Hyponatremia

Hyponatremia – Kaitlyn Reasoner

Background

  • Definition: Serum Na+ <135 mEq/L. A problem of excess free water.
  • Can be due to water intake or ADH release
  • ADH is released in response to serum osm or volume (low cardiac output can also look like low volume to the body, e.g. heart failure exacerbation)
  • The body will protect volume over preserving a normal osmolarity and ADH will be released for low volume/low CO despite a low osm
  • Herniation almost exclusively occurs in acute settings including large volume H2O ingestion (ecstasy usage, runners, psychogenic), post-op, intracranial pathology
  • Severity:
    • Mild: Na+ 130-134
    • Moderate: Na+ 125-129
    • Severe: Na+ <125

 

 

Presentation

  • Mild to moderate symptoms include lethargy, N/V, dizziness, confusion, fatigue, cramping
  • Severe symptoms include obtundation, coma, respiratory arrest, seizure.

 

Evaluation/Management

  • Rule out pseudohyponatremia, review meds and infusions (often hypotonic)
    • If pt also has hypokalemia, correcting the K+ will also increase the Na+ and this must be taken into account when calculating the amount of Na+ needed
  • Step 1: Rule out pseudohyponatremia
    • Causes of pseudohyponatremia include hyperglycemia (most common), sorbitol, mannitol, sucrose, elevated lipids, TSH, or protein
    • Check glucose, TSH, lipids, and protein level
    • If hyperglycemic, corrected serum Na+ = measured Na+ + 1.6*[(glucose – 100)/100]
        • If corrected Na+ is normal, treat hyperglycemia; there is not a water balance problem
        • If corrected Na+ is low, there is hypotonic hyponatremia + coexisting hyperglycemia
  • Step 2: Determine if ADH is high or low and treat accordingly
    • Send urine osm and urine Na+ at the same time you send serum osm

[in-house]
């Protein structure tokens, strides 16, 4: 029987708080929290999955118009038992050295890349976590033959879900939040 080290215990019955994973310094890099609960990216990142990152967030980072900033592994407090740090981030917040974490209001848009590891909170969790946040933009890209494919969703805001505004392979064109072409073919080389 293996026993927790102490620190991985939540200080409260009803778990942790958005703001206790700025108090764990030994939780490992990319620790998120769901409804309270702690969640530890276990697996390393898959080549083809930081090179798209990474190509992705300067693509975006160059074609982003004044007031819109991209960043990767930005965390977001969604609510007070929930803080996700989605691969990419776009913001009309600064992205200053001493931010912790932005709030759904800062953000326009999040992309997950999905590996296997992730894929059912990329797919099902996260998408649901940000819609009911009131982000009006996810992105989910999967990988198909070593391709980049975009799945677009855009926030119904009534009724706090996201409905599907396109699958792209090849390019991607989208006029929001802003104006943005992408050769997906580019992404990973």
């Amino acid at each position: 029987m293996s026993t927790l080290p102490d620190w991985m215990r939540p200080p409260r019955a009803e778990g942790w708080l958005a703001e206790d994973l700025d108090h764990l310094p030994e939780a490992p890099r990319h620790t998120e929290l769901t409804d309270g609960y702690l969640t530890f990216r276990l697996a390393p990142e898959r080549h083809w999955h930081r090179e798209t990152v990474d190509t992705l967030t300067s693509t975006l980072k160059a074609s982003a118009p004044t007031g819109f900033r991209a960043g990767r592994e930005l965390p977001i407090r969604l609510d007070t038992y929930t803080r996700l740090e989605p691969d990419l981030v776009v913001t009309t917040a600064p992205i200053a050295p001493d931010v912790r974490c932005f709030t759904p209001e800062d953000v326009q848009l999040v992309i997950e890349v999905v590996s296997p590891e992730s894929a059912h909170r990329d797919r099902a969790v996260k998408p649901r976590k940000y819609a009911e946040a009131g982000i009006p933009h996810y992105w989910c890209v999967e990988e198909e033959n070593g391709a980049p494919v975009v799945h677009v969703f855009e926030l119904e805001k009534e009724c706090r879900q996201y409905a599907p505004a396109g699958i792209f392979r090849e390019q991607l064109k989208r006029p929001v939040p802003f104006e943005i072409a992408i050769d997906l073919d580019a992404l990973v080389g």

• High ADH = urine osm or urine osm>serum osm
    • Low ADH, high free water intake = urine osm or urine osm< serum osm
        • Causes: primary polydipsia, beer potomania, tea & toast
        • Treatment: restrict free water
  • Step 3: If ADH is high, determine if it is appropriate versus inappropriate elevation
    • Appropriate ADH is due to actual/perceived circulatory volume or cardiac output
        • Causes:  hypovolemia, cirrhosis, heart failure/ CO, nephrotic syndrome, salt wasting (HCTZ, cerebral, SSRIs, etc.)
        • Urine Na+ usually <30 mmol
        • Treatment: Stop offending medications & Correct volume perturbation
    • Inappropriate ADH , euvolemic or ADH out of proportion to stimulus, urine Na+>30
        • Causes: SIADH (malignancy, meds, surgery, pulmonary disease, hormones, pain, or bladder distension)
        • Treatment: water restriction, can add NaCl tabs or urea if fluid restriction is severe
        • Calculate Water restriction for SIADH (L per day) = 600 / Urine osm
          • 600 is the average salt meq in an American diet per day

 

 

 

Additional Information

 

Consider nephrology consult if:

  • Considering ddAVP clamp for overcorrection, or suspect this will happen, PO urea (a non-sodium osmole), Lasix if appropriate, vaptans, salt tablets
  • ICU care for pts with serum Na+<120
  • Pts at high risk for osmotic demyelination: chronic liver disease, chronic alcohol use, concurrent hypokalemia, malnourishment, serum sodium <105

 

Acute (<48 hrs)

  • If severe or symptomatic + not autocorrecting, give 50 cc bolus 3% NaCl (HTS)
  • Monitor Na+ q1-2 hr
  • Goal is an initial rapid 4-6 mEq/L correction and then hold
    • May require Hypertonic Saline infusion

 

Chronic (>48 hrs or unknown, higher risk for osmotic demyelination if corrected too quickly):

  • Goal Na+ correction rate 4-6 mEq/L over 24 hrs (Max 8mEq/L)
    • 8 mEq/L per 24 hrs thereafter
  • If severe, proceed as under acute above